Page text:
While it has not been a particularly warm summer so far, it is still far better than mid-January. Spring was also nice with enough rain to help get the flowers going, but not so much to be problematic. Spring clean-up is done and we await the hotter summer weather. We hope you all have had a nice spring and look forward to mid and late summer. Enjoy and be well.
Last quarter I talked about the Stock the Shelves (STS) program that our own John Seagrave helped to establish. I am so happy and proud of this fantastic effort. Here’s an update. In the past four months since it started, STS has collected over 4,000 lbs. of food and over $10,000 in cash. Just before July 4 the team delivered checks to six community food banks. Food donations can be accepted anytime at our Barron Financial Group office and cash donations can be made at the Northwest CT Community Foundation at www.northwestcf.org and searching for ‘Stock the Shelves’.
Last Quarter Round Up
The second quarter was a rough one for the markets. The S&P 500 was down -16.1% and down -19.96% for the year. International markets were down -14.29% for the quarter and down -19.25% YTD. Emerging markets were down -11.92% and are down -17.47% YTD. The general bond market was down -4.69% for the quarter and is down -10.35% YTD. Short treasuries were down -0.51% for the quarter and down -2.95% YTD.
Historically, this is a very strange looking market considering that the S&P 500 was up over 13% in the second half of 2021, then down close to -20% in the first half of 2022. It’s easy to let down markets like this play into our emotions. But, from our view, the pace of this decline has made it too late to sell, and perhaps, too early to buy. We just don’t think the current uncertainty is resolved and we could possibly see more lows in the next month or two. Markets are worried, and for good reason, that the Federal Reserve (FED) will raise rates so quickly and aggressively that the economy will get pushed into recession. We feel there is a 50-50 chance this happens. Our belief is that we should see improvements in the labor market and supply chain, which could ease inflation as we get into August. But, if those improvements come slower than we expect and the FED continues raising rates, we could see a recession in 2023, if not sooner.
Current Quarter Outlook
One important topic to cover here in the U.S. is tied to our Federal Reserve Bank (FED). After a surprisingly high inflation rate was announced for May, the FED increased interest rates at its June meeting by 75 bps (0.75%). This after FED Chair Powell had said at the May FED meeting that a 75 bps increase was off the table. Their surprising move indicates that the FED is feeling a bit behind the eight ball on inflation, and they need to increase rates more quickly than most everyone expected. This move has the stock market and economists worried that the FED may go too far and too fast with rates and result in recession. The challenge here is that we have three areas of concern for the economy: inflation, the labor market, and the supply chain. As the FED works to get a handle on inflation with interest rates, they may move the needle closer to recession. But the other two items have influence as well. The labor market and supply chains are both improving, albeit slowly. If they improve enough, it may offer some balance to increasing interest rates, and recession may be avoided. Our base case is that we feel we have a 50-50 chance of recession. Not the best odds, but we also feel it would be a relatively weak and short recession.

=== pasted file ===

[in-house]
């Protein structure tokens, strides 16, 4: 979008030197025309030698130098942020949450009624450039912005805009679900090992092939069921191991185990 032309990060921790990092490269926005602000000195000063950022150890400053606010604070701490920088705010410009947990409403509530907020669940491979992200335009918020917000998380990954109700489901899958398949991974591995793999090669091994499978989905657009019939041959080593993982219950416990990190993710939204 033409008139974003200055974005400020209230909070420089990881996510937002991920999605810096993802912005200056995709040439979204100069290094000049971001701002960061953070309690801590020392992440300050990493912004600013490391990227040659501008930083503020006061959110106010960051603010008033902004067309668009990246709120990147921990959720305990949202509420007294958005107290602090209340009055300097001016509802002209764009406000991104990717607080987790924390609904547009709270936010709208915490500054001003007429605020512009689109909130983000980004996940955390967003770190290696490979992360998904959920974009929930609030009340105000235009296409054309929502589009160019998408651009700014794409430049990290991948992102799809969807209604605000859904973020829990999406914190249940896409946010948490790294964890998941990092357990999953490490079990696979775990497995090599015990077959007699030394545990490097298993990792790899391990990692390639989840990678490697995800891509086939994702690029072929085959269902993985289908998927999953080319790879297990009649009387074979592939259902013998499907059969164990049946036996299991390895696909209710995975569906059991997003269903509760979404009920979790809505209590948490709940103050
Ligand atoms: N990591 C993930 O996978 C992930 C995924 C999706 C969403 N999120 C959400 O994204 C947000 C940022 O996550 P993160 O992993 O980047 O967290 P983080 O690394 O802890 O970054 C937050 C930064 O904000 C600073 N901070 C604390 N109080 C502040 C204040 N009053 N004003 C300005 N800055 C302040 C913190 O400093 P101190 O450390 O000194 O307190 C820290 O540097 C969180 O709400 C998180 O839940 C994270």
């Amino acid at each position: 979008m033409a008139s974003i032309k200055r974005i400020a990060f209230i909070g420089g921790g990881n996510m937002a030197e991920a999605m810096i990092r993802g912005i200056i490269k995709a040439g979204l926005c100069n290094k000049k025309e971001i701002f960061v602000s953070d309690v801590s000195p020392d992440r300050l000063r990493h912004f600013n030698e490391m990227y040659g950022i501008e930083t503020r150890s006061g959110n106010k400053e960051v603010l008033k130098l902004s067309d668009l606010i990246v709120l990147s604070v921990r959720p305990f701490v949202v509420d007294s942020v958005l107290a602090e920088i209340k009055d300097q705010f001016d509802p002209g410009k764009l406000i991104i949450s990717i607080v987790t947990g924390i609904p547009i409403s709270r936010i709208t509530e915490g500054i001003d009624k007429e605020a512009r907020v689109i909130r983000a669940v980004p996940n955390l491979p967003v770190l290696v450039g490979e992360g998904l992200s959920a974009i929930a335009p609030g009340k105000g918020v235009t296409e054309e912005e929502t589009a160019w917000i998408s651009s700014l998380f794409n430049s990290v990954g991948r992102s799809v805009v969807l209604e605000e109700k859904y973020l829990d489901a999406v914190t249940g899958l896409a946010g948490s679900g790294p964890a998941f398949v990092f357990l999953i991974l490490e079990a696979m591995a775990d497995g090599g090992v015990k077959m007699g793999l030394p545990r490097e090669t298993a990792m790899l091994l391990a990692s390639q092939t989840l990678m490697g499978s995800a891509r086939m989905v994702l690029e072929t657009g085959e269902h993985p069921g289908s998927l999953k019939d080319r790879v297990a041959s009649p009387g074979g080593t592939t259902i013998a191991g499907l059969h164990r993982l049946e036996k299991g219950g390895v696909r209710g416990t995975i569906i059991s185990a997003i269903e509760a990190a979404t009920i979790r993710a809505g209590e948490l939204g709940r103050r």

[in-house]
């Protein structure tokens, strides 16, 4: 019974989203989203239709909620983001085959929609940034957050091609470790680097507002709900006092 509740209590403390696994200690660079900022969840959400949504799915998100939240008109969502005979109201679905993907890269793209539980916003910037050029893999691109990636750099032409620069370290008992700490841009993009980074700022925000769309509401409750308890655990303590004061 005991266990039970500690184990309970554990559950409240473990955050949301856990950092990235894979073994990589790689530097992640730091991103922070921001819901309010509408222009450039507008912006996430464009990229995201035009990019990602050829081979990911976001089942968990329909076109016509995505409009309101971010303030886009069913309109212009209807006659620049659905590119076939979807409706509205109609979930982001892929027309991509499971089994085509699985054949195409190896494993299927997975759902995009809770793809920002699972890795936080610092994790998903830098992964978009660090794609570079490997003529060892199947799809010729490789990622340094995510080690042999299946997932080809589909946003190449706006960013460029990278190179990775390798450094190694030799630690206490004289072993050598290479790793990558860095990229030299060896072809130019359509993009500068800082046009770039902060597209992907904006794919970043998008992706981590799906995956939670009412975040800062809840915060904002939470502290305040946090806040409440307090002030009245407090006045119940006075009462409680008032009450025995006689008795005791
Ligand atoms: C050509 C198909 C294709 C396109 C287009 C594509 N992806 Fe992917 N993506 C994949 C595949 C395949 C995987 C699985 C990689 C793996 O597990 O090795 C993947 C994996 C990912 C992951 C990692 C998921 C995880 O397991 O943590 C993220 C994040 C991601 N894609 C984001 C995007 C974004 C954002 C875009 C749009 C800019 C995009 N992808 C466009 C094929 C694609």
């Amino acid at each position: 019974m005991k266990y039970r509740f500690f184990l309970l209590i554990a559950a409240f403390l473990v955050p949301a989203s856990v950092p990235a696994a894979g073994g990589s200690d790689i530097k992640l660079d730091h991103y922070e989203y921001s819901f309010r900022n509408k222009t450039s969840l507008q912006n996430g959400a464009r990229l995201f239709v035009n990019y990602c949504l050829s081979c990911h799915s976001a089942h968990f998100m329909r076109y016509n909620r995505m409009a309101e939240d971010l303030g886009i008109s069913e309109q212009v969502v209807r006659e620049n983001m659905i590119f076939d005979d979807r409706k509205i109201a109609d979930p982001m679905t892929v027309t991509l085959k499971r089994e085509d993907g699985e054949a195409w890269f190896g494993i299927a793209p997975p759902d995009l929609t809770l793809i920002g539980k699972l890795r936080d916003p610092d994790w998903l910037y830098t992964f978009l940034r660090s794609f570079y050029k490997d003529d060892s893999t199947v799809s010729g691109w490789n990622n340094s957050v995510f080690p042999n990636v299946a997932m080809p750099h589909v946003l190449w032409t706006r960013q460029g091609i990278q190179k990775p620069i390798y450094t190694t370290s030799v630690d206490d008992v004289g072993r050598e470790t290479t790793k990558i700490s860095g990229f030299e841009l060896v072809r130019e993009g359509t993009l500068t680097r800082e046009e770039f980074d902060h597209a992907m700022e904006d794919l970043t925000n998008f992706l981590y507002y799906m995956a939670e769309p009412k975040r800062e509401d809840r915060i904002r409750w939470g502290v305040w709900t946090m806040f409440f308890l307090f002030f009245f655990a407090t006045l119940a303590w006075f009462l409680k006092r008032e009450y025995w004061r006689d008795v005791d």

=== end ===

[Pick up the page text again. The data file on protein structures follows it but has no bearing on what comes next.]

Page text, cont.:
Globally, it makes sense to spend some time talking about Russia and Ukraine. As you all know, Russia invaded Ukraine on February 24, 2022 and for the most part did not have the best military showing in the early stages. Strategy, tactics, logistics and training all appeared to be lacking in those early days. At the same time, Ukraine showed remarkable resilience and presented a leader of incredible bravery to the world stage. The expected 72-hour collapse of Ukraine did not happen. All the while the North Atlantic Treaty Organization (NATO) was unifying an anti-Russia strategy by both supporting Ukraine’s military needs and imposing crippling economic sanctions on Russia. NATO hasn’t been this organized, unified, and relevant since the 1950’s.
But, from our view, we’ve shifted into a new phase in this war. This new phase of the war is showing Russia to be willing to learn from mistakes and adjust to the current reality. They are concentrating on the eastern to south-eastern areas of the Donbas region south toward Crimea. Remember, Russia has more men, more artillery, more armor and likely more reserves than Ukraine will ever have. Russia is now using a well-known, and well-established practice of scorched-earth tactics to utterly destroy not only Ukraine’s military, but they are purposely destroying all manner of infrastructure. The idea is to leave Ukraine a barren wasteland that can’t even support a rag-tag resistance. We believe the war is heading toward an end where Russia ends the fighting in exchange for annexing the Donbas region south to Crimea and Ukraine has little option but to agree to the deal.
Barron Financial Group, LLP is a fee-only Registered Investment Advisor regulated by the Connecticut Department of Banking.
This newsletter is for general information only and should not be considered investment advice. Investors should consult with a trained investment professional to discuss their particular situation.